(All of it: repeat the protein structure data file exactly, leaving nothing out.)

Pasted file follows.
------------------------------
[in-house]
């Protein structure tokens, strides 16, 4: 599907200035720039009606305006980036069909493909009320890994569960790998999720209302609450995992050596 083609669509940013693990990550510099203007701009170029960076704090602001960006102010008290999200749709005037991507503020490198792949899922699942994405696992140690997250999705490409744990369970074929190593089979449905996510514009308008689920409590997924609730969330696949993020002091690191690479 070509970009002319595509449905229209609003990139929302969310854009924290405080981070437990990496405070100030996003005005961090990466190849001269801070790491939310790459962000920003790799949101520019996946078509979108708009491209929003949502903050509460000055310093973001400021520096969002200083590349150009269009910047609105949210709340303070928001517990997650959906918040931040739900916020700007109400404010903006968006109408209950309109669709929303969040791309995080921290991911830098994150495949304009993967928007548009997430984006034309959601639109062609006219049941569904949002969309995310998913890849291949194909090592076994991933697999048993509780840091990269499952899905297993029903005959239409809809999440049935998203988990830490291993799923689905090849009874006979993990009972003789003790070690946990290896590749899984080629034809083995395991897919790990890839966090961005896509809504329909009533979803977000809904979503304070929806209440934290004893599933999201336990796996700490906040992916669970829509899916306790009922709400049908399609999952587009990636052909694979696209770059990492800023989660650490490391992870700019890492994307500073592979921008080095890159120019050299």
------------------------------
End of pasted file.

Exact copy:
[in-house]
């Protein structure tokens, strides 16, 4: 599907200035720039009606305006980036069909493909009320890994569960790998999720209302609450995992050596 083609669509940013693990990550510099203007701009170029960076704090602001960006102010008290999200749709005037991507503020490198792949899922699942994405696992140690997250999705490409744990369970074929190593089979449905996510514009308008689920409590997924609730969330696949993020002091690191690479 070509970009002319595509449905229209609003990139929302969310854009924290405080981070437990990496405070100030996003005005961090990466190849001269801070790491939310790459962000920003790799949101520019996946078509979108708009491209929003949502903050509460000055310093973001400021520096969002200083590349150009269009910047609105949210709340303070928001517990997650959906918040931040739900916020700007109400404010903006968006109408209950309109669709929303969040791309995080921290991911830098994150495949304009993967928007548009997430984006034309959601639109062609006219049941569904949002969309995310998913890849291949194909090592076994991933697999048993509780840091990269499952899905297993029903005959239409809809999440049935998203988990830490291993799923689905090849009874006979993990009972003789003790070690946990290896590749899984080629034809083995395991897919790990890839966090961005896509809504329909009533979803977000809904979503304070929806209440934290004893599933999201336990796996700490906040992916669970829509899916306790009922709400049908399609999952587009990636052909694979696209770059990492800023989660650490490391992870700019890492994307500073592979921008080095890159120019050299």